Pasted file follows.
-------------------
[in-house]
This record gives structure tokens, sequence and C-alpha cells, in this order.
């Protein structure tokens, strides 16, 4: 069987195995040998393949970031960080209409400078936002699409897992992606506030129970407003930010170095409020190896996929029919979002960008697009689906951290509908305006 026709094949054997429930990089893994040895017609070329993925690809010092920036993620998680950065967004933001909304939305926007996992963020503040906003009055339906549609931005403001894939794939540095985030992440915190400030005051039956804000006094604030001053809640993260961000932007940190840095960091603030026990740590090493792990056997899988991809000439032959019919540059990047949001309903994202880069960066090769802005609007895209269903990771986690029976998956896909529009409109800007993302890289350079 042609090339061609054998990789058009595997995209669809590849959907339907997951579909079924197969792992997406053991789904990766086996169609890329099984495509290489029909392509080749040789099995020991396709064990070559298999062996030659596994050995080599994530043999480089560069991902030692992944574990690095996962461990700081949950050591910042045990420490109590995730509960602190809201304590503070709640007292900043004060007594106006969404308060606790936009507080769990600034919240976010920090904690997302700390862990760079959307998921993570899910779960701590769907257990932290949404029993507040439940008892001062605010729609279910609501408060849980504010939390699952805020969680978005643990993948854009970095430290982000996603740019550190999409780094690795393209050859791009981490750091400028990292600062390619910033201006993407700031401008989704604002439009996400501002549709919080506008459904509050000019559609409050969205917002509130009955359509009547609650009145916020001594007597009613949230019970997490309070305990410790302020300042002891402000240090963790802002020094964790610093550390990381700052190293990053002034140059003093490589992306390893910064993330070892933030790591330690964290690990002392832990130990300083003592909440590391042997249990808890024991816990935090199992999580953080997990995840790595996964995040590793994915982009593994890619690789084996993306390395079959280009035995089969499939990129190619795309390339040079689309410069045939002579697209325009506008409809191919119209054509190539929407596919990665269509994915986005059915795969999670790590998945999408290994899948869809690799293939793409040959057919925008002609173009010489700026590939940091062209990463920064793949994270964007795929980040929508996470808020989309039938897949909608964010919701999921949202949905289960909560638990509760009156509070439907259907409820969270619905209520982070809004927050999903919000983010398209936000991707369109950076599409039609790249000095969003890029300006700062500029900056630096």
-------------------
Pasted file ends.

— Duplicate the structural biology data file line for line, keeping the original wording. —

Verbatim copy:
[in-house]
This record gives structure tokens, sequence and C-alpha cells, in this order.
């Protein structure tokens, strides 16, 4: 069987195995040998393949970031960080209409400078936002699409897992992606506030129970407003930010170095409020190896996929029919979002960008697009689906951290509908305006 026709094949054997429930990089893994040895017609070329993925690809010092920036993620998680950065967004933001909304939305926007996992963020503040906003009055339906549609931005403001894939794939540095985030992440915190400030005051039956804000006094604030001053809640993260961000932007940190840095960091603030026990740590090493792990056997899988991809000439032959019919540059990047949001309903994202880069960066090769802005609007895209269903990771986690029976998956896909529009409109800007993302890289350079 042609090339061609054998990789058009595997995209669809590849959907339907997951579909079924197969792992997406053991789904990766086996169609890329099984495509290489029909392509080749040789099995020991396709064990070559298999062996030659596994050995080599994530043999480089560069991902030692992944574990690095996962461990700081949950050591910042045990420490109590995730509960602190809201304590503070709640007292900043004060007594106006969404308060606790936009507080769990600034919240976010920090904690997302700390862990760079959307998921993570899910779960701590769907257990932290949404029993507040439940008892001062605010729609279910609501408060849980504010939390699952805020969680978005643990993948854009970095430290982000996603740019550190999409780094690795393209050859791009981490750091400028990292600062390619910033201006993407700031401008989704604002439009996400501002549709919080506008459904509050000019559609409050969205917002509130009955359509009547609650009145916020001594007597009613949230019970997490309070305990410790302020300042002891402000240090963790802002020094964790610093550390990381700052190293990053002034140059003093490589992306390893910064993330070892933030790591330690964290690990002392832990130990300083003592909440590391042997249990808890024991816990935090199992999580953080997990995840790595996964995040590793994915982009593994890619690789084996993306390395079959280009035995089969499939990129190619795309390339040079689309410069045939002579697209325009506008409809191919119209054509190539929407596919990665269509994915986005059915795969999670790590998945999408290994899948869809690799293939793409040959057919925008002609173009010489700026590939940091062209990463920064793949994270964007795929980040929508996470808020989309039938897949909608964010919701999921949202949905289960909560638990509760009156509070439907259907409820969270619905209520982070809004927050999903919000983010398209936000991707369109950076599409039609790249000095969003890029300006700062500029900056630096």